Notebook

IDAT, the Institute of Design, Art and Technology of Barcelona is holding its 1st Interaction Design Competition based on the theme of designing applications for the next generation Internet of Things.

The competition calls for ideas of interfaces, interactions, and applications that can be designed with technologies such as embedded Radio Frequency Identification (RFID), short-range wireless communication, ubiquitous data networks, mobile devices, hardware prototyping tools and digital fabrication.

The deadline to submit projects is December 15, 2010, and the award is 16.000 euro. If you haven't already started tinkering with physical computing, this may be a good opportunity to start. ;) Find out more about entry details.

We launched an overhauled Balsamiq.com this week and I wrote about the effort. In addition to doing interface design on the product (myBalsamiq mostly up to now) I also get to be the "webmaster." :) What that means in our small startup is doing the user research, interface design, visual design, and front end development. If you know me, you know that I dig getting to do more than one thing, so that's a win.

In any case, take a look and see how we evolved our little site. I'm planning to do another article on some the CSS 3 techniques I learned, but this high level blog entry will give you an idea of what I learned doing this project.

Visualizing.org looks like an exciting new community devoted to information design and sensemaking--making sense of complex issues through data and design. An excerpt from their about page describes the site:

It's a place to showcase work, get feedback, ensure that your work is seen by lots of people and gets used by teachers, journalists, and conference organizers to help educate the public about various world issues. Visualizing is also a free resource to search for data. Use Visualizing to keep up with and be inspired by the latest work from other designers and design schools. You can learn about new visualization tools, blogs, books and other resources here.

Visit visualizing.org and share your work or get data to start participating.

Harry Brignull's Dark Patterns is a pattern library dedicated to user interfaces that have been designed to trick users into doing things they wouldn’t otherwise have done. He describes the site he created to address this issue:

Dark Patterns ... are carefully crafted with a solid understanding of human psychology, and they do not have the user’s interests in mind. The purpose of this site is to catalogue various common types of Dark Pattern, and to name and shame organizations that use them.

Harry's talk at UX Brighton 2010 illustrates examples of brands that are using dark patterns including opting customers in to options they didn't explicitly choose, and adding items to their shopping carts. The talk calls for a code of ethics among professionals in the user interface design industries, and for professional associations to acknowledge that these practices are unethical. This does seem to me as simple a principle as a professional and professional association could adopt, in keeping with the familiar phrase from the principle of ethics for Medicine, "First, do no harm."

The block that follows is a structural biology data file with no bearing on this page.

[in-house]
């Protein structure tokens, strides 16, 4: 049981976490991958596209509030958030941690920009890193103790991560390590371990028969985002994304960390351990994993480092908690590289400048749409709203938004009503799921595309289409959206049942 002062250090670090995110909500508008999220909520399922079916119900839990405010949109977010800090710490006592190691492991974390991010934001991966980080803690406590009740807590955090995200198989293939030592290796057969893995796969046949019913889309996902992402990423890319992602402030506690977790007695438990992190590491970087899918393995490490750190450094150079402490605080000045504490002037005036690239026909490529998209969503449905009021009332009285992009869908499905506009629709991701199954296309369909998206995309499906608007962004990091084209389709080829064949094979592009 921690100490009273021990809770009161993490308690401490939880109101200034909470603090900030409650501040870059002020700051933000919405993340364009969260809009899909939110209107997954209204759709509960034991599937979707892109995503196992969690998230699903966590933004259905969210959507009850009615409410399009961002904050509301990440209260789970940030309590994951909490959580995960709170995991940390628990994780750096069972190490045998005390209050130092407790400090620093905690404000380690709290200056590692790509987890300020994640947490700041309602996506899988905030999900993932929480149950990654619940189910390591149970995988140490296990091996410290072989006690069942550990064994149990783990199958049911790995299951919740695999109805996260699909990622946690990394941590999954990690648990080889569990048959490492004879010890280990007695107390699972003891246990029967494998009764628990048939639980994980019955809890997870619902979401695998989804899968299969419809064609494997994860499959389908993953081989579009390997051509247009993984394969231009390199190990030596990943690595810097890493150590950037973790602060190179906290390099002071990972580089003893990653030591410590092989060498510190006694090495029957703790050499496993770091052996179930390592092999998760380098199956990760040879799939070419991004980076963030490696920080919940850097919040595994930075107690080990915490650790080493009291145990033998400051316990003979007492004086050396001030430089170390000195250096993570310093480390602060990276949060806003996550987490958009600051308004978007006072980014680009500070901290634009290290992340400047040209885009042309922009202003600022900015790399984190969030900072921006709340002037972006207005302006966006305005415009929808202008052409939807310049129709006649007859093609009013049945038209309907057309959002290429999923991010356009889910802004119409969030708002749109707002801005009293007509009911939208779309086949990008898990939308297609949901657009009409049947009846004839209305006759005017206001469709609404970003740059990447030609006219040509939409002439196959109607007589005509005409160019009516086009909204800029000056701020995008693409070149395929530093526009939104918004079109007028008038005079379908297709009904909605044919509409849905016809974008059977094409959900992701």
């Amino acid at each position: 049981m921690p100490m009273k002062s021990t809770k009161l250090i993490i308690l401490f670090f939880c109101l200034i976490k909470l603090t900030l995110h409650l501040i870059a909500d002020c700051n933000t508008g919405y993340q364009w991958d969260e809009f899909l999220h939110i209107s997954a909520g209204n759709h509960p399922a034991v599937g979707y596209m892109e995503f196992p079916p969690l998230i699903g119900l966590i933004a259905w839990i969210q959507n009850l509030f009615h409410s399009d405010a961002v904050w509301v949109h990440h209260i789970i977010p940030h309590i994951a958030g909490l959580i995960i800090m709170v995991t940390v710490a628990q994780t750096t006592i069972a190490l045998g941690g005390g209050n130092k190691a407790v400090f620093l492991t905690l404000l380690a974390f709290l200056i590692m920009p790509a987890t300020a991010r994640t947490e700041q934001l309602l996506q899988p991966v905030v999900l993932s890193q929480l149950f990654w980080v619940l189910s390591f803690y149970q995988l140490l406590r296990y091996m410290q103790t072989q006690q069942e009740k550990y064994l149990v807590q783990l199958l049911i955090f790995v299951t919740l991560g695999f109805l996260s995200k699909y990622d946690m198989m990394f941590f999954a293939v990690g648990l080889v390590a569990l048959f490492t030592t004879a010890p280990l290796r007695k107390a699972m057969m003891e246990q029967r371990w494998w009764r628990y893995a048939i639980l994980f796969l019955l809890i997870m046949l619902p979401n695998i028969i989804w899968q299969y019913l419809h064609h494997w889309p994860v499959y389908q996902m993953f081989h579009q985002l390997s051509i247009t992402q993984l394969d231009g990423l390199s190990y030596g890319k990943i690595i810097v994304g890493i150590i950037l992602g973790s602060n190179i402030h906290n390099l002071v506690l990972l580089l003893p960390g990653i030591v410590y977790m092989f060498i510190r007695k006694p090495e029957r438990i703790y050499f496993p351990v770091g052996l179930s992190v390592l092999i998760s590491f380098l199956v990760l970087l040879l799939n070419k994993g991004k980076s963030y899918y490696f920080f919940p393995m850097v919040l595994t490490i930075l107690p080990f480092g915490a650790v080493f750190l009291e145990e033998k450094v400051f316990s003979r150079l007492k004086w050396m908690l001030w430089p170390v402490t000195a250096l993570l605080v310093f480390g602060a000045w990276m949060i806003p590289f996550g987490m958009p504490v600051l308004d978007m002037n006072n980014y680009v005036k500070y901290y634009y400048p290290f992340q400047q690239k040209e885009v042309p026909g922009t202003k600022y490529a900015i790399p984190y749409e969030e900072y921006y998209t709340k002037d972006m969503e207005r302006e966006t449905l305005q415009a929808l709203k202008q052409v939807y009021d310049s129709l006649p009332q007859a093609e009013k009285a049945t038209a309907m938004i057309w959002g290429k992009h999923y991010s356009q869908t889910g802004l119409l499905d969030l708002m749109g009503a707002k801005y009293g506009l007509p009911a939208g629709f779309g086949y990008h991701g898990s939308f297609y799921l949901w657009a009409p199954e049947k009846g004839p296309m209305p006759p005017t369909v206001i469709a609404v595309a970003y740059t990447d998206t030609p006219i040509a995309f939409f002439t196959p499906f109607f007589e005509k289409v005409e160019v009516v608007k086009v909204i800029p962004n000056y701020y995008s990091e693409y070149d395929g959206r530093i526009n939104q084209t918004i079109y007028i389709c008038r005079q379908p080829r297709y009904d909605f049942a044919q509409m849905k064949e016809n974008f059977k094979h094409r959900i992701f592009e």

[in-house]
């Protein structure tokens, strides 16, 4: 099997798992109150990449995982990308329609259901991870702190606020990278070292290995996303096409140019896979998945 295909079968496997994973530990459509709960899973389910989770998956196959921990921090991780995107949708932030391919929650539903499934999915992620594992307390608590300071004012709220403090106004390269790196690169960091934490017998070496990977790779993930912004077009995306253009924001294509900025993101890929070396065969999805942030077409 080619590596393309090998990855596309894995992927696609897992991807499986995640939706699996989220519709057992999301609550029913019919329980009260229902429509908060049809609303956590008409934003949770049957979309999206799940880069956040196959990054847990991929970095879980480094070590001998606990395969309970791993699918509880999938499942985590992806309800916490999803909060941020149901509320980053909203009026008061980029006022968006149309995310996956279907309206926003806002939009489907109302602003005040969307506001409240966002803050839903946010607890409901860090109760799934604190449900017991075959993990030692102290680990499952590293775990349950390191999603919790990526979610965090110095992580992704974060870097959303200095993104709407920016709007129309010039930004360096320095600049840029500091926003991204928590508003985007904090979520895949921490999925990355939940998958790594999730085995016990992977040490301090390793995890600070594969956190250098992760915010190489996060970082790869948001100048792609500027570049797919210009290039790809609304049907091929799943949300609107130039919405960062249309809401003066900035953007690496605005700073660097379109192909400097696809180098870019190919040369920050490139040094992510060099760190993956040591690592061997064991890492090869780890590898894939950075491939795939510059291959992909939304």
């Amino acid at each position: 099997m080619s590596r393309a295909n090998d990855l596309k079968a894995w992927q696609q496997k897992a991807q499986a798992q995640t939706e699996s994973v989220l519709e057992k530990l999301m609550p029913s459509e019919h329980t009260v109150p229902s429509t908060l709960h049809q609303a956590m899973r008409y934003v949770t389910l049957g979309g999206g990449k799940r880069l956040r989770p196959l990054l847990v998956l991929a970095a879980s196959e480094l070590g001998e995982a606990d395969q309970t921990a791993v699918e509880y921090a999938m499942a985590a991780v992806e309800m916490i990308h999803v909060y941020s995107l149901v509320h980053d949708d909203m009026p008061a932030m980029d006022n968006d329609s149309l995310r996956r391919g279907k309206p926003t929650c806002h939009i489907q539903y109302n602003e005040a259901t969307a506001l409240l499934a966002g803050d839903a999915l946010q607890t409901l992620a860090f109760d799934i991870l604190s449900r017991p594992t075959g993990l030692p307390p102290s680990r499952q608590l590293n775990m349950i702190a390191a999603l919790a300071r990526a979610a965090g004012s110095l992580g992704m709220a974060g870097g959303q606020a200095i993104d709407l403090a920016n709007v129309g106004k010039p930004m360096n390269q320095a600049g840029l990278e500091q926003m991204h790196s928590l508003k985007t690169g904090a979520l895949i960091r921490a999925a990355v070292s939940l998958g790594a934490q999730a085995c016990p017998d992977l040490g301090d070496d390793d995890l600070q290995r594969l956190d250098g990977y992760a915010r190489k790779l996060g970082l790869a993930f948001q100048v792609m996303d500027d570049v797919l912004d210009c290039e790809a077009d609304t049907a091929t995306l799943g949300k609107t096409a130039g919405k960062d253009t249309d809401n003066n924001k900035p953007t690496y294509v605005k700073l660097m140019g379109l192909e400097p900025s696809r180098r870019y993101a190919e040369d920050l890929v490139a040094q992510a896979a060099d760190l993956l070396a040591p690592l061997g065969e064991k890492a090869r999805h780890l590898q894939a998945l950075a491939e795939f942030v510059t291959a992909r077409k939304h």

The User Interface Stack Exchange is a free, community driven Q and A site for user interface researchers and experts. It was created through the open democratic process defined at Stack Exchange Area 51, part of the Stack Exchange Network and Stack Overflow. Help out by registering and contributing your expertise.

This is a fantastic interview of Jeff Bezos on Charlie Rose where Bezos talks about why Kindle shouldn't be the iPad and why Amazon's new mission is "Earth's most customer-centric company."

This is a pretty fun comparison of a Windows 7 Hanvon tablet and the iPad. Mute the music and Steve Jobs voice over unless your into that kind of cacophony.

Found via 52 Tiger.

There's no doubt about where the call to action is here. I especially like the useful copy on this page. "If for any reason you are unwilling or unable to click the giant button, please email us..."

Via @patio11

Harry Brignull did a thorough review of WhatUsersDo.com, a UK-based remote, unmoderated, qualitative usability testing service. To use the service, you pay £25-£30 per participant and you get back screen recordings with audio of them thinking aloud during the tasks. The test participants are chosen from a pool of users paid to take usability tests, similar to usertesting.com.

As Brignull notes, this is possibly valuable to companies with little experience doing usability testing on their own before, but is less likely to be of value to companies with the experience and budget for doing moderated usability research on their own, or with a usability research consultancy.

UX Storytellers is a blog that captures the stories that we share when we're talking UX with our peers at conferences and events. Jan Jursa's team are collecting these stories to publish as a free PDF, an online magazine and eventually a book.